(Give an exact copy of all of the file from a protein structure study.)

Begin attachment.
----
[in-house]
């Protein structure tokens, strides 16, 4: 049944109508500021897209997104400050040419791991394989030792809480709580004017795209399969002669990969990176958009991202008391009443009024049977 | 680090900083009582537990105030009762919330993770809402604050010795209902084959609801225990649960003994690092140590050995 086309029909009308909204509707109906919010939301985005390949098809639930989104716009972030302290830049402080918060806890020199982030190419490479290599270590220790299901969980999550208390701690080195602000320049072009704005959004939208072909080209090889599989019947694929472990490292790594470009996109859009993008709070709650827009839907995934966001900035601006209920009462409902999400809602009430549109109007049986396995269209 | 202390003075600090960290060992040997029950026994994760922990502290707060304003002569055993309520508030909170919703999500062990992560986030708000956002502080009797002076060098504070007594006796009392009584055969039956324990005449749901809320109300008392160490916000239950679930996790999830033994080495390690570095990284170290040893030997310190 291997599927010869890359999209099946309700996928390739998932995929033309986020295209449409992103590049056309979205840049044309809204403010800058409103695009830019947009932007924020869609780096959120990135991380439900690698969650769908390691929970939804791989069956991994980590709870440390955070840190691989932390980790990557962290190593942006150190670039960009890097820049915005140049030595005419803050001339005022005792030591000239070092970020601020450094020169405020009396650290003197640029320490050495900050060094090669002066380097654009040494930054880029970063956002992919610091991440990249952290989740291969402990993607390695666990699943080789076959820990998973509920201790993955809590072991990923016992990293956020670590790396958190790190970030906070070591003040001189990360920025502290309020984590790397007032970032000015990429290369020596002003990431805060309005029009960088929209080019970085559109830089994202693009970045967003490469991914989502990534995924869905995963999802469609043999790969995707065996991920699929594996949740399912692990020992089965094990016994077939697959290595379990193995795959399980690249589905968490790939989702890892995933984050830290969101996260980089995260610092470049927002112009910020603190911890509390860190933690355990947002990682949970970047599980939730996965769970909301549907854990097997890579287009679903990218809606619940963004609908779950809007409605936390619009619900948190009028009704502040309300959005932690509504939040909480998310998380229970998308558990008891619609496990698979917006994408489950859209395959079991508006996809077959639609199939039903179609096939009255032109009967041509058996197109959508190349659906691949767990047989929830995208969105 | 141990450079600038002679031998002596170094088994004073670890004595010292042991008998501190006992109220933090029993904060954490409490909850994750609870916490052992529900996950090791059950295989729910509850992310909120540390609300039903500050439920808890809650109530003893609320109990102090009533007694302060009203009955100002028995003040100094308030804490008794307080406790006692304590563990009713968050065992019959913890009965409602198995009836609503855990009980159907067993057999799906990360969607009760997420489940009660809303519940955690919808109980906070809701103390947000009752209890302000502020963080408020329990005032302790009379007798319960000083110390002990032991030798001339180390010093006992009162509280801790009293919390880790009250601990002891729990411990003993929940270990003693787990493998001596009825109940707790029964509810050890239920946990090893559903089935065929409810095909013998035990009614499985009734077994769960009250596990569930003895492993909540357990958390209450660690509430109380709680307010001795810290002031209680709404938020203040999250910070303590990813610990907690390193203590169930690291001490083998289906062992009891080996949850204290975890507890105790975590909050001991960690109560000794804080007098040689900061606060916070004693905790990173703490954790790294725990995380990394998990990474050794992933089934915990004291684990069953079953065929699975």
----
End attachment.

[in-house]
């Protein structure tokens, strides 16, 4: 049944109508500021897209997104400050040419791991394989030792809480709580004017795209399969002669990969990176958009991202008391009443009024049977 | 680090900083009582537990105030009762919330993770809402604050010795209902084959609801225990649960003994690092140590050995 086309029909009308909204509707109906919010939301985005390949098809639930989104716009972030302290830049402080918060806890020199982030190419490479290599270590220790299901969980999550208390701690080195602000320049072009704005959004939208072909080209090889599989019947694929472990490292790594470009996109859009993008709070709650827009839907995934966001900035601006209920009462409902999400809602009430549109109007049986396995269209 | 202390003075600090960290060992040997029950026994994760922990502290707060304003002569055993309520508030909170919703999500062990992560986030708000956002502080009797002076060098504070007594006796009392009584055969039956324990005449749901809320109300008392160490916000239950679930996790999830033994080495390690570095990284170290040893030997310190 291997599927010869890359999209099946309700996928390739998932995929033309986020295209449409992103590049056309979205840049044309809204403010800058409103695009830019947009932007924020869609780096959120990135991380439900690698969650769908390691929970939804791989069956991994980590709870440390955070840190691989932390980790990557962290190593942006150190670039960009890097820049915005140049030595005419803050001339005022005792030591000239070092970020601020450094020169405020009396650290003197640029320490050495900050060094090669002066380097654009040494930054880029970063956002992919610091991440990249952290989740291969402990993607390695666990699943080789076959820990998973509920201790993955809590072991990923016992990293956020670590790396958190790190970030906070070591003040001189990360920025502290309020984590790397007032970032000015990429290369020596002003990431805060309005029009960088929209080019970085559109830089994202693009970045967003490469991914989502990534995924869905995963999802469609043999790969995707065996991920699929594996949740399912692990020992089965094990016994077939697959290595379990193995795959399980690249589905968490790939989702890892995933984050830290969101996260980089995260610092470049927002112009910020603190911890509390860190933690355990947002990682949970970047599980939730996965769970909301549907854990097997890579287009679903990218809606619940963004609908779950809007409605936390619009619900948190009028009704502040309300959005932690509504939040909480998310998380229970998308558990008891619609496990698979917006994408489950859209395959079991508006996809077959639609199939039903179609096939009255032109009967041509058996197109959508190349659906691949767990047989929830995208969105 | 141990450079600038002679031998002596170094088994004073670890004595010292042991008998501190006992109220933090029993904060954490409490909850994750609870916490052992529900996950090791059950295989729910509850992310909120540390609300039903500050439920808890809650109530003893609320109990102090009533007694302060009203009955100002028995003040100094308030804490008794307080406790006692304590563990009713968050065992019959913890009965409602198995009836609503855990009980159907067993057999799906990360969607009760997420489940009660809303519940955690919808109980906070809701103390947000009752209890302000502020963080408020329990005032302790009379007798319960000083110390002990032991030798001339180390010093006992009162509280801790009293919390880790009250601990002891729990411990003993929940270990003693787990493998001596009825109940707790029964509810050890239920946990090893559903089935065929409810095909013998035990009614499985009734077994769960009250596990569930003895492993909540357990958390209450660690509430109380709680307010001795810290002031209680709404938020203040999250910070303590990813610990907690390193203590169930690291001490083998289906062992009891080996949850204290975890507890105790975590909050001991960690109560000794804080007098040689900061606060916070004693905790990173703490954790790294725990995380990394998990990474050794992933089934915990004291684990069953079953065929699975």